Stakeholder feedback essential to MBRCC, says new chair

Engagement with trade associations, education providers, and larger brokerages to remain key focus

Stakeholder feedback essential to MBRCC, says new chair

Antoinette Leung (pictured) described herself as “honoured and happy” upon taking the reins as chair of the Mortgage Broker Regulators’ Council of Canada (MBRCC), with the experienced regulator highlighting the importance of collaboration and consultation with Canada’s broker community during an interview with Canadian Mortgage Professional.

Leung, who also heads financial institutions and mortgage brokerage conduct at the Financial Services Regulatory Authority of Ontario (FSRA-ON), was named in the role on February 23, taking over from previous MBRCC chair Alaina Nicholson.

She told CMP that feedback from brokers across the country was a “big part” of MBRCC’s work and would remain a key focus in its future efforts.

“You will continue to see MBRCC engaging with sectors either through their trade associations, education providers, or individually with larger brokers,” she said. “That is something that has always happened, and we expect to continue to do that.

“You can expect that any principles or national standards that MBRCC are developing, we will always put it out for consultation.”

What’s in store from the MBRCC in 2023?

MBRCC is currently finalizing its three-year strategic plan, set for publication later this year – likely around the fall – in an undertaking that’s involved extensive engagement with stakeholders within the sector, according to Leung.

“What are some of the issues that they’re concerned about? What are some of the matters that they feel it’s important for all regulators across Canada to take a consistent approach [on]? We’re definitely taking that into consideration as we finalize our three-year strategic plan,” she said.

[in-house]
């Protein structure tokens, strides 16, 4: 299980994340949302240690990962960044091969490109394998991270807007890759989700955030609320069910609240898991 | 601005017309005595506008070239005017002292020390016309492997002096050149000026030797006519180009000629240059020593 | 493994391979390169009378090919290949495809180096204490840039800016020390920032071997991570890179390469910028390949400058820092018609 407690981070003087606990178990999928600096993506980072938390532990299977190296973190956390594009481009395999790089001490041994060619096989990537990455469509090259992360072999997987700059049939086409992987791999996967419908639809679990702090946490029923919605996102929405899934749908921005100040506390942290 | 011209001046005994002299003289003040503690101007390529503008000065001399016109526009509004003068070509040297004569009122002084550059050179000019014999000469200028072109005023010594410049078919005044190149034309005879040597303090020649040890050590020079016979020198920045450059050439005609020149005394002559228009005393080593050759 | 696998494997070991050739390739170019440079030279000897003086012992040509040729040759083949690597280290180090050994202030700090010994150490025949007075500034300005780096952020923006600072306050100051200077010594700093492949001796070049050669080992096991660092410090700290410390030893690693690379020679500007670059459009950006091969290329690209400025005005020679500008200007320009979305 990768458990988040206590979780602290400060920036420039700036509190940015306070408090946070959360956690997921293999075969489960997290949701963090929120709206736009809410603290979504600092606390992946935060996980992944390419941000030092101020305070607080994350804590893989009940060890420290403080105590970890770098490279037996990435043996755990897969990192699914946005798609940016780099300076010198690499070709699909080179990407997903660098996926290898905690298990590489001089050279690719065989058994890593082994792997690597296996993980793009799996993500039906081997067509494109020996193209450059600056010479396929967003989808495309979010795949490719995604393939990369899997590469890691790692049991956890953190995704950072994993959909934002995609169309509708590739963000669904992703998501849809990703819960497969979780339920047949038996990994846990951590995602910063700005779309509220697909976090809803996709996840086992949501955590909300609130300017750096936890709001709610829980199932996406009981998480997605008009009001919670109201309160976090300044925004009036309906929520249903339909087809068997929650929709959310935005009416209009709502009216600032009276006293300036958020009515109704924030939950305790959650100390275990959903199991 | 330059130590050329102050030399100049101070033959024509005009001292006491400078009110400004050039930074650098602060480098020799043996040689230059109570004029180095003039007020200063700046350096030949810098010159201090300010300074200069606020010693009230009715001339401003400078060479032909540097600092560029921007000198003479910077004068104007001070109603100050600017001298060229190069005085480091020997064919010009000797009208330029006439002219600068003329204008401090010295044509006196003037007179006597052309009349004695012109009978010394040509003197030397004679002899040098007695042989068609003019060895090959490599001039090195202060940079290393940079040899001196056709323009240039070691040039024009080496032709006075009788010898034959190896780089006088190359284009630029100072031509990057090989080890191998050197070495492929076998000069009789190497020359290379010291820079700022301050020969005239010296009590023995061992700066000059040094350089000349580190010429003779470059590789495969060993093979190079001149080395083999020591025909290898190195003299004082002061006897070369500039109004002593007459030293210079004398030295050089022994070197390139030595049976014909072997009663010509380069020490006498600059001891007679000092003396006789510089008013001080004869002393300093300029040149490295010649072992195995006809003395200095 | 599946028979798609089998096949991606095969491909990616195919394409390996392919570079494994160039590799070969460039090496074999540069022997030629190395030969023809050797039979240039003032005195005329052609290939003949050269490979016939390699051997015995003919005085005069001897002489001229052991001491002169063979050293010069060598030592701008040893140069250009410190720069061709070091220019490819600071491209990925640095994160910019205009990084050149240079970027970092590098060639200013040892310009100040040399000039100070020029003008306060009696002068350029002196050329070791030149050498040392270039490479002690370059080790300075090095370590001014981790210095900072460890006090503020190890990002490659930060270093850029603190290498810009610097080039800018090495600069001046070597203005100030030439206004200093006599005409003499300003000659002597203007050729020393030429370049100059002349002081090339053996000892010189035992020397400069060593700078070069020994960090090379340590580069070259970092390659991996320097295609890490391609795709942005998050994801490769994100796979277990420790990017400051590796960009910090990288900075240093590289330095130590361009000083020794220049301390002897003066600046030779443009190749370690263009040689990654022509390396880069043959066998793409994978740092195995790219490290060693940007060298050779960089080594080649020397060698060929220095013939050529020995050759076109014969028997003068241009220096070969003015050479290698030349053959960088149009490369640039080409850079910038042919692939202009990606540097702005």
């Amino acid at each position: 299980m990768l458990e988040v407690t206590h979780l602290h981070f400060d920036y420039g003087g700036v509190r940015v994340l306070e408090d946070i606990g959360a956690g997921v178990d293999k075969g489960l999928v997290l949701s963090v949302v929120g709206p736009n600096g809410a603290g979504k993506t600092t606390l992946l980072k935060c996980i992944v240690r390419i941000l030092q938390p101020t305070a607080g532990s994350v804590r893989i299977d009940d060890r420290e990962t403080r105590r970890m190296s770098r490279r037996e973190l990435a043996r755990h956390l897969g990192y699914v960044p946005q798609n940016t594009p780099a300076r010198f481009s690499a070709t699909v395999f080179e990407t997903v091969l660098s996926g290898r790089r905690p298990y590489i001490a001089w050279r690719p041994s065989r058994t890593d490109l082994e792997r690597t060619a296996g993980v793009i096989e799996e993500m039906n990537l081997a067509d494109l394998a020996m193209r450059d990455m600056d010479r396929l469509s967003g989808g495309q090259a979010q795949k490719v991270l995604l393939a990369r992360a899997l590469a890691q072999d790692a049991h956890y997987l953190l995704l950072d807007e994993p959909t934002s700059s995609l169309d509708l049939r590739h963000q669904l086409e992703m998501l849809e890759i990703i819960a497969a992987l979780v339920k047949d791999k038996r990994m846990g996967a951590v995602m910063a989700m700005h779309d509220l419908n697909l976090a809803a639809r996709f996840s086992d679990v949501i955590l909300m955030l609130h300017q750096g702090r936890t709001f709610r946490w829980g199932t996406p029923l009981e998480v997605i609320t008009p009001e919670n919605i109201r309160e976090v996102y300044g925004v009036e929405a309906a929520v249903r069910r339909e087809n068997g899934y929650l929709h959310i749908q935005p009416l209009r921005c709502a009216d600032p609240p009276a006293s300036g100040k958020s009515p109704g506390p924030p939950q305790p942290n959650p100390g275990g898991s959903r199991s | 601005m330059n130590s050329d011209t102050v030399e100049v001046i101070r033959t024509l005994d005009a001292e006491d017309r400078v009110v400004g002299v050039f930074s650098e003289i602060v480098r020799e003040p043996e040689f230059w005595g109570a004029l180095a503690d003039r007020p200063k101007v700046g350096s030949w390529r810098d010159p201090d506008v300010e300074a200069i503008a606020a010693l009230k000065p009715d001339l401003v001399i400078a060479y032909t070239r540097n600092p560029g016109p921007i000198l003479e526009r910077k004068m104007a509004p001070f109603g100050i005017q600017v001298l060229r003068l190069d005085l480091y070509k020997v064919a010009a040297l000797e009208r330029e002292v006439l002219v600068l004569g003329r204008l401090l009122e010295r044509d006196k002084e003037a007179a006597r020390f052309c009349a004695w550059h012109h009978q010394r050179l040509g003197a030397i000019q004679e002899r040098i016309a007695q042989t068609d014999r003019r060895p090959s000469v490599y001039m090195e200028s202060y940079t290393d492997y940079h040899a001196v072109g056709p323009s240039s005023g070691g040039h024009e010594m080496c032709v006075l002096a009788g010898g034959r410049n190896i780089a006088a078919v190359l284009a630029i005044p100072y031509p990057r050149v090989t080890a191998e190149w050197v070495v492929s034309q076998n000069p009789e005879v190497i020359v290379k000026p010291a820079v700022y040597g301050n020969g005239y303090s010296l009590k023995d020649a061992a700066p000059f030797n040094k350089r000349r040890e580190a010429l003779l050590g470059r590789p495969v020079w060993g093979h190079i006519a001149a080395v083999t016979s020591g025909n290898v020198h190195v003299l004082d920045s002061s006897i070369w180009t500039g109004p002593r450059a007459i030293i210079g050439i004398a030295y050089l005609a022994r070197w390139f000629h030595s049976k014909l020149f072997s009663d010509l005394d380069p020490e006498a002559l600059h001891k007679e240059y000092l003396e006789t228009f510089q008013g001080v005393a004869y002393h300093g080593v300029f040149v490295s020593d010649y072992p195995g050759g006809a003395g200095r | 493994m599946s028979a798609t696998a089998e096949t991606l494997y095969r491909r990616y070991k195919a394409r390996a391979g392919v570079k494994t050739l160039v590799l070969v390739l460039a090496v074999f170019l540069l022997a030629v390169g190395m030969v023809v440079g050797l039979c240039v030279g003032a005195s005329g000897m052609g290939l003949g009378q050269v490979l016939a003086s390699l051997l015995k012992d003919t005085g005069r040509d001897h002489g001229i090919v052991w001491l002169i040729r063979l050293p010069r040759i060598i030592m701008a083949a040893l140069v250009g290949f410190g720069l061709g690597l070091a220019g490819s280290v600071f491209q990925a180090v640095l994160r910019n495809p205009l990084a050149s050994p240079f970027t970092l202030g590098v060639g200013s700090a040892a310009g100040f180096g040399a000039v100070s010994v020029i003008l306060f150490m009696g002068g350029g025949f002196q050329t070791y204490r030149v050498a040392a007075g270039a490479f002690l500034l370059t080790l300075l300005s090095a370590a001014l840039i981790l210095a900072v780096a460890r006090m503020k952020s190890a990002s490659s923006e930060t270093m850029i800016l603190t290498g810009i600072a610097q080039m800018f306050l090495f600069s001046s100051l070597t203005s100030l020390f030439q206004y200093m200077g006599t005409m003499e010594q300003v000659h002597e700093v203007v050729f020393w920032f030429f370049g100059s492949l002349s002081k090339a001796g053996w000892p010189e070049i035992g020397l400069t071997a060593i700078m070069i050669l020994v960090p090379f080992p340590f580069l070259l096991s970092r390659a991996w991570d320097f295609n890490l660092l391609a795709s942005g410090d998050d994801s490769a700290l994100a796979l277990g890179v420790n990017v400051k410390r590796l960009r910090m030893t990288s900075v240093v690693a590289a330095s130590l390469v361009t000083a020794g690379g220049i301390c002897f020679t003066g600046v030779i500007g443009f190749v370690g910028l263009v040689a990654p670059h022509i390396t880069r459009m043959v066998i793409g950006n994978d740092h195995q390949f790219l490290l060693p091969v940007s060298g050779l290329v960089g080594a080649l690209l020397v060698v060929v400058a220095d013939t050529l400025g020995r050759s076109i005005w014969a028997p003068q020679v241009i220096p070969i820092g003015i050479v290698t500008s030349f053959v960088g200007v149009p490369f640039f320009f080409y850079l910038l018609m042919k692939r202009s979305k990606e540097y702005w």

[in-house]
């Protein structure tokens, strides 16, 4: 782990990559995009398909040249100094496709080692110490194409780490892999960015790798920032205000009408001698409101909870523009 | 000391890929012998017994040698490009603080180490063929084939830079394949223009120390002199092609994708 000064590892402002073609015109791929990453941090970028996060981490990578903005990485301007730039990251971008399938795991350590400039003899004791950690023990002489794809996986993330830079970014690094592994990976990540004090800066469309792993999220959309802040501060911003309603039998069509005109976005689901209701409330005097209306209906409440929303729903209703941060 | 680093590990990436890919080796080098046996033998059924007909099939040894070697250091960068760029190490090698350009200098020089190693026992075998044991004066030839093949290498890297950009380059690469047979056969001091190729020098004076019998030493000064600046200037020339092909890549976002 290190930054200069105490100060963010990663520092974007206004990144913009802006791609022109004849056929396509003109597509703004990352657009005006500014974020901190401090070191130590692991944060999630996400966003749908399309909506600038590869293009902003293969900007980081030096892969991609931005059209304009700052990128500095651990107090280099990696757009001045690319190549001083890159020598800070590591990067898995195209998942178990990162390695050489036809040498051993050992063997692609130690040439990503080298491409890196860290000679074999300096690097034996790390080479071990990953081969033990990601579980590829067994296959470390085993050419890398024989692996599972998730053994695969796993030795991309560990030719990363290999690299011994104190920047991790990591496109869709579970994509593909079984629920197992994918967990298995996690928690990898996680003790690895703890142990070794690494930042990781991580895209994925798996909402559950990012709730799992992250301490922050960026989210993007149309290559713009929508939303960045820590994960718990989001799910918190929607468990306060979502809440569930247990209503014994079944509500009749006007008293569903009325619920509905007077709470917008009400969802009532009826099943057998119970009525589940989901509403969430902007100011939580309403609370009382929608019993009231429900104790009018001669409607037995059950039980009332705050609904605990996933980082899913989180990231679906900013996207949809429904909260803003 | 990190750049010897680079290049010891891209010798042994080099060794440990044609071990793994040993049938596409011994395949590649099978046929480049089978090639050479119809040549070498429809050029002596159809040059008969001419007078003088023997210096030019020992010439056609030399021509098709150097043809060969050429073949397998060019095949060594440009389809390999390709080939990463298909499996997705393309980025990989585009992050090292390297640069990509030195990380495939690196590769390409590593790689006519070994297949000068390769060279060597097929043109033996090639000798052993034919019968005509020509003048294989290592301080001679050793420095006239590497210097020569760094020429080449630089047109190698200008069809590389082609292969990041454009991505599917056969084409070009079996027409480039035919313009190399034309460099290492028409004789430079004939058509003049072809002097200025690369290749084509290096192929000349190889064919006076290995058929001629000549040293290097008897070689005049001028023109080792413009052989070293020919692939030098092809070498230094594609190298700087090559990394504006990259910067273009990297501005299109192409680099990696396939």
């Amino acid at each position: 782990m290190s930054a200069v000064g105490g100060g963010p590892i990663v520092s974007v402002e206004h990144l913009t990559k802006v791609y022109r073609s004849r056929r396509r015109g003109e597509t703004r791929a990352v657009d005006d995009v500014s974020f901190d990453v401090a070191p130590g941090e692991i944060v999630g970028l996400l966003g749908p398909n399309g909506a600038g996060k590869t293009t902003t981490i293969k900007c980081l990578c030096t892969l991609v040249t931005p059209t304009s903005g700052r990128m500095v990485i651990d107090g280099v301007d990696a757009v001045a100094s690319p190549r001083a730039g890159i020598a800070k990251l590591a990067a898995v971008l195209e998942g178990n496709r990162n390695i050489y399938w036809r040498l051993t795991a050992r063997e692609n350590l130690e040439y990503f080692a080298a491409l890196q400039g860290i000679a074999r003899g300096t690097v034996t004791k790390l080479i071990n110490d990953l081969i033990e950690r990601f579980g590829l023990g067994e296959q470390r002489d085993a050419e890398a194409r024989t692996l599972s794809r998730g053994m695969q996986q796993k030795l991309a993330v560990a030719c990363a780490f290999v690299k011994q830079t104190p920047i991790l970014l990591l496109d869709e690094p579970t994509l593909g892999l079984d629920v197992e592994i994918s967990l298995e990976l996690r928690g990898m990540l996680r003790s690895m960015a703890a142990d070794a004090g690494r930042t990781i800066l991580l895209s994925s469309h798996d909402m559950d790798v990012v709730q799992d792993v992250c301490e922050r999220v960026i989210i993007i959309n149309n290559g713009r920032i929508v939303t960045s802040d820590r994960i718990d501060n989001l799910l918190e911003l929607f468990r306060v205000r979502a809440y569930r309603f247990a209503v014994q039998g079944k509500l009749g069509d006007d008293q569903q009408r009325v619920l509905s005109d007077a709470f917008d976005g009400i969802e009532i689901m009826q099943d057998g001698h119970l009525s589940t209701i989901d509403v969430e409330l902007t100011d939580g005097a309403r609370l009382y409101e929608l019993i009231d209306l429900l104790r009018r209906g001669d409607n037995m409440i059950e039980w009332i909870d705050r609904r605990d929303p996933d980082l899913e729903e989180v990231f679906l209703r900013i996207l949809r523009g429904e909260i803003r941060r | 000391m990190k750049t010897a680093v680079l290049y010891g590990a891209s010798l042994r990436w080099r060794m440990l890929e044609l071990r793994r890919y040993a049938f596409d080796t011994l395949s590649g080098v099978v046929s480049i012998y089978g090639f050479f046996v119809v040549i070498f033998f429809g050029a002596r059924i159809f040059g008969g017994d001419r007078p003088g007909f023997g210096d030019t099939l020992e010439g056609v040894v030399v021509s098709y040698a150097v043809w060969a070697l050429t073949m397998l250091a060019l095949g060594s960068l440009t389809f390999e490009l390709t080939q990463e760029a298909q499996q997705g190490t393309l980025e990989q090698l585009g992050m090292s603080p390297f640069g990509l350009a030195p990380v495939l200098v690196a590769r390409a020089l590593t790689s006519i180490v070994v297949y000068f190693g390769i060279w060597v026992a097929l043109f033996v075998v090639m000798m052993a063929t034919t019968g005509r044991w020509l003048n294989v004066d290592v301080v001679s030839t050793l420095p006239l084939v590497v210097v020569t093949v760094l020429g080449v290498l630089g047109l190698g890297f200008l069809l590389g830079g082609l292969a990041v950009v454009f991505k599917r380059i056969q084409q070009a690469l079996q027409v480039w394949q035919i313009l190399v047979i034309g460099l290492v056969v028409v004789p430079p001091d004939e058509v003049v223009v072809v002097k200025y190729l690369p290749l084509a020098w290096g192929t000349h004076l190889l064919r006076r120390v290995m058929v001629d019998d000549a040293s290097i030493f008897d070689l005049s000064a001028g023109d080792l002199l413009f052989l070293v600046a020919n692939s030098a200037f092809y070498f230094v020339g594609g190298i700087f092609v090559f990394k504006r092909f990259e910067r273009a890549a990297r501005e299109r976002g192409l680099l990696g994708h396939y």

The Council is also finalizing its principles for mortgage suitability, high-level guidelines intended to support the sector in making appropriate mortgage recommendations to client.

That endeavour is especially crucial in the 2023 market, Leung said, with an increasing number of Canadians enlisting the assistance of mortgage agents and brokers in uncertain and unpredictable economic times.

“This particular initiative is really important for us, especially when we are entering a period of time that’s really uncertain right now with the current environment,” she said. “We are expecting more consumers to be turning to mortgage professionals to navigate this environment, either to get new financing for a new home or refinancing for the home.

“So we are working on the set of principles to really articulate what brokers and their firms should be doing in order to make sure that the recommendations they give to their clients are suitable based on their specific needs, and we plan to publish the draft principles sometime in the middle of this year.”

Nationally consistent standards on the table

One of the Council’s key aims is to give broker regulators a platform to share information and coordinate stakeholder engagement more effectively, as well as identify trends and develop answers to common regulatory problems.

Leung said that promoting nationally consistent standards had been a particular area of focus in recent times for MBRCC, one that she intended to continue upon stepping into the role of chair.

“This is one of the things that we will continue focusing on to the extent that we are seeing similar issues – whether it is consumer protection issues, or it may be issues that impact the efficiency of how brokers are operating to service consumers,” she said.

The question of whether to develop and publish national standards is one that the Council also aims to tackle, she added, with Ontario having already unveiled much-discussed new educational requirements for mortgage brokers and agents dealing in the private mortgage space.

“A few years ago, we implemented the MBRCC Code of Conduct, and that got adopted across the country by the trade associations as well,” she said. “And we have been working on harmonizing education standards.

“That is something that is going to continue being important for all regulators. So we will be thinking about reviewing whether we need to update those standards or whether we need to work together to further enhance our education requirements.”

What would you like mortgage broker regulators to focus on for the year ahead? How do you intend to correspond and collaborate with regulators on the topics that matter to the mortgage agent and broker community? Let us know in the comments section below.